This article was written by New Zealand based beer writer John Oszajca and originally appeared in The Shout NZ.
One of the most enticing aspects of craft beer is the story behind so many of our iconic beer styles. For the most part, each of the styles that we know and love evolved as the result of some environmental, economic, technological, political, or sociological factor. For example, lagers were born of a genetic mutation in the brewer’s yeast living in cold Bavarian lagering caves. The India Pale Ale evolved when Burton brewers began exporting a hoppy beer that became popular with the East India Company traders of the late 18th century. The Imperial Stout rose in popularity when this bold British ale caught the attention of Russia’s Catherine the Great. Nearly all of our historical beer styles were born out of some similar occurrence.
However, just as a beer can rise in popularity due to such factors, so too can a beer style be driven to extinction as circumstances change. Events such as war, taxation, technological developments, agriculture, and fashions have all wiped many once-popular beer styles clear off the map; some which were lost for generations. Fortunately, due to an explosion in the number of craft breweries in the world, and a competitive clamour to offer new and interesting beers to an always-fickle craft beer market, many of these (all-but-forgotten) beers have been brought back from the brink of extinction. Let’s take a look at some of the rarer examples of historical beer styles that are once again being brewed in New Zealand and around the world.
Dark Mild – a dark British beer that dates back into the 17th century – was once the most popular beer in England. Malty, often with a bit of roast, and typically ranging between just 3% and 4% ABV, the Dark Mild saw a dramatic decline in the second half of the 20th century and nearly disappeared. Originally the term ‘Mild’ was used to connote that a beer was fresh, (rather than aged, which would typically sour the beer), and as such, most Mild Ales ranged in strength and were often much more alcoholic than modern examples. As tastes evolved to favour fresh beer, Mild Ale surged in popularity throughout England. However, following World War One, the British government began forcing breweries to limit the average original gravity (an indicator of alcoholic potential) of their beer. The result was that most British breweries reduced the strength of their Mild Ales in order to produce some of their other, stronger beers. Thus, the modern (lower alcohol) Dark Mild was born. However, by the 1960s, the paler, hoppier, English Bitter would drive the Dark Mild out of fashion and into near obscurity. That is, of course, until the modern craft beer movement re-embraced the style, giving it a new lease on life and winning over a small but faithful segment of craft beer fans across the globe.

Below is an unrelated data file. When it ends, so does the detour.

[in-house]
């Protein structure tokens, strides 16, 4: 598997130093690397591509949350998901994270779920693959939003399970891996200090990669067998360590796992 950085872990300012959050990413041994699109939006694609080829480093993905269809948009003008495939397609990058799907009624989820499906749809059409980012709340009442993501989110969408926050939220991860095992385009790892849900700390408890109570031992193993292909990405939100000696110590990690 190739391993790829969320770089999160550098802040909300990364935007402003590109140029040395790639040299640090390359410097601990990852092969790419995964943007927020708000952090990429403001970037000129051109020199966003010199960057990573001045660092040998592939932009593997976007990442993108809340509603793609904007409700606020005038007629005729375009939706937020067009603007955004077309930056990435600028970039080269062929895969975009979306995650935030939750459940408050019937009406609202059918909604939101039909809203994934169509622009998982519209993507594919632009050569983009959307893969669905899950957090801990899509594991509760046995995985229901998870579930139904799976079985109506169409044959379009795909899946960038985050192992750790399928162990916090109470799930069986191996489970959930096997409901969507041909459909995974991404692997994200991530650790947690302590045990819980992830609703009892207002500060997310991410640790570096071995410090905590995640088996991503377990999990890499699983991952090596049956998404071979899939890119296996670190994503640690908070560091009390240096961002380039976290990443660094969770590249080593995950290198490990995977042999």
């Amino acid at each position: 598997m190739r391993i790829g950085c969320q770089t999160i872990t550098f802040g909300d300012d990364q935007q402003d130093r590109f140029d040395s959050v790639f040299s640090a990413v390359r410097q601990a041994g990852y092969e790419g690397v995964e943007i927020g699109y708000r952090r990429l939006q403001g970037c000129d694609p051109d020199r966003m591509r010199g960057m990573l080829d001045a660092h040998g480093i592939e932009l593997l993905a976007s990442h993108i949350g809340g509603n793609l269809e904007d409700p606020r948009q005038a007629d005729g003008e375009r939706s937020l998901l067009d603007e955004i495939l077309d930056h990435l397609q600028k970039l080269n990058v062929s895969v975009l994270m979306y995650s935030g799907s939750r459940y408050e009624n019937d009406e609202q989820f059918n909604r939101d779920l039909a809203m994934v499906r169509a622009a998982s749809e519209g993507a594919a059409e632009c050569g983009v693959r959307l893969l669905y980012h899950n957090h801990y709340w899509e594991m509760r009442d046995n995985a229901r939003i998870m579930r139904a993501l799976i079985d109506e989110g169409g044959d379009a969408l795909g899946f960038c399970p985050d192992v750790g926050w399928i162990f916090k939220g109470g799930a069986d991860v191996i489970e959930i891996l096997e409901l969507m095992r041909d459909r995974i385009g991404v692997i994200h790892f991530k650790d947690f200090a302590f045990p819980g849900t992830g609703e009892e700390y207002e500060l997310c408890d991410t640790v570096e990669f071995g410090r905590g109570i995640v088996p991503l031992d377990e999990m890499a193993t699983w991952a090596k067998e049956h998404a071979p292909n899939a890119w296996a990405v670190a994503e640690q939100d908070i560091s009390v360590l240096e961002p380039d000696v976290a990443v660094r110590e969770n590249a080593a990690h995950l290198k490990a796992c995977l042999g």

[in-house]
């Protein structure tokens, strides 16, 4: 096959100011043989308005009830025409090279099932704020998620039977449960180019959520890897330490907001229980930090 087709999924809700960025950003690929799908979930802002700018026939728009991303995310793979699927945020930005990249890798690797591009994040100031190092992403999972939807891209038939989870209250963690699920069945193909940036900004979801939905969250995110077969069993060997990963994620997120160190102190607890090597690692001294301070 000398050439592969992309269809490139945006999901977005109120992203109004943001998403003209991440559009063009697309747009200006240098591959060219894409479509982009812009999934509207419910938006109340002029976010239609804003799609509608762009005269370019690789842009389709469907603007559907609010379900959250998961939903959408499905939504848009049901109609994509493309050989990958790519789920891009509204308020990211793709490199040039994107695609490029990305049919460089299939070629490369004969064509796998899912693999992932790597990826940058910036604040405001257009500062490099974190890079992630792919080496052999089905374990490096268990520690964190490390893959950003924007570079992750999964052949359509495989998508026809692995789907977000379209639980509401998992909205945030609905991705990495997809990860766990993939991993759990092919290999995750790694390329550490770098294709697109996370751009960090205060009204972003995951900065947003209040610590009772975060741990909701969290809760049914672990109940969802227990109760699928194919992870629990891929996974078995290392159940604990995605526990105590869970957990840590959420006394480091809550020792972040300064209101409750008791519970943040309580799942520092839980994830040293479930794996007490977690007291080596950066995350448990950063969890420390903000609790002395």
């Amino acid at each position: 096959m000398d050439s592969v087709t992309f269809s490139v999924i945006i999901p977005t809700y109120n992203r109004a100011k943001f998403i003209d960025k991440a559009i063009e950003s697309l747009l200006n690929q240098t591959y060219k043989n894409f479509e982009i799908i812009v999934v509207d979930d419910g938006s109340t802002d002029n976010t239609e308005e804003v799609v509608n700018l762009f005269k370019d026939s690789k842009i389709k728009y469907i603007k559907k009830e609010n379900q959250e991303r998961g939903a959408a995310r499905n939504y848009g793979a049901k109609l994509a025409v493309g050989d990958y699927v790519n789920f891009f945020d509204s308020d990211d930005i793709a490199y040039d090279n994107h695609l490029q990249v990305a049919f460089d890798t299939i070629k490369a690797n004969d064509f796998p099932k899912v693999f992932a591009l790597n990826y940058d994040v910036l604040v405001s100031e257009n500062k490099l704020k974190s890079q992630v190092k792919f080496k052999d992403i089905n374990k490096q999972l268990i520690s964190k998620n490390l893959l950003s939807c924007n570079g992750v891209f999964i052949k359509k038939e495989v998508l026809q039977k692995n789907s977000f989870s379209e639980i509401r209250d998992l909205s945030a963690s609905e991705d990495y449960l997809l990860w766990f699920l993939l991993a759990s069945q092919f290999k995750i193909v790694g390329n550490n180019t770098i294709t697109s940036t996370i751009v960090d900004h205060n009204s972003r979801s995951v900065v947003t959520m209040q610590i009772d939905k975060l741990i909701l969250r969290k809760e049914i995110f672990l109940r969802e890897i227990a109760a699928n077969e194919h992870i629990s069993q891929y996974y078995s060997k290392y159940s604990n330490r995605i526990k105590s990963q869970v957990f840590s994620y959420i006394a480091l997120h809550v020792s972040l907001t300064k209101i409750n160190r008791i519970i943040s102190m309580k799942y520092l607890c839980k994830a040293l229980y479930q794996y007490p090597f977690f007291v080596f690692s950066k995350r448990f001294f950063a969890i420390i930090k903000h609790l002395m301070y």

Grodziskie (pronounced growjees-kee), also known as Grätzer (pronounced grate-sir), is a pale, smoked wheat beer that was developed centuries ago in the Polish city of Grodzisk. This unique style of beer typically ranges between just 2.5% and 3.3% ABV and is brewed with 100 per cent oak-smoked wheat malt and an uncharacteristically high hopping rate for such a low alcohol beer.
The beer was nicknamed ‘Polish Champagne’ for its high carbonation levels as well as the fact that it was often reserved for special occasions. Despite being exported to as many as 37 countries at the height of the beer’s popularity, production declined under the Communist Government of Poland and commercially produced Grodziskie became completely extinct when the last brewery to produce the style shut its doors in 1993. Fortunately, the beer was kept alive by homebrewers and is once again being produced by craft breweries in various parts of the world.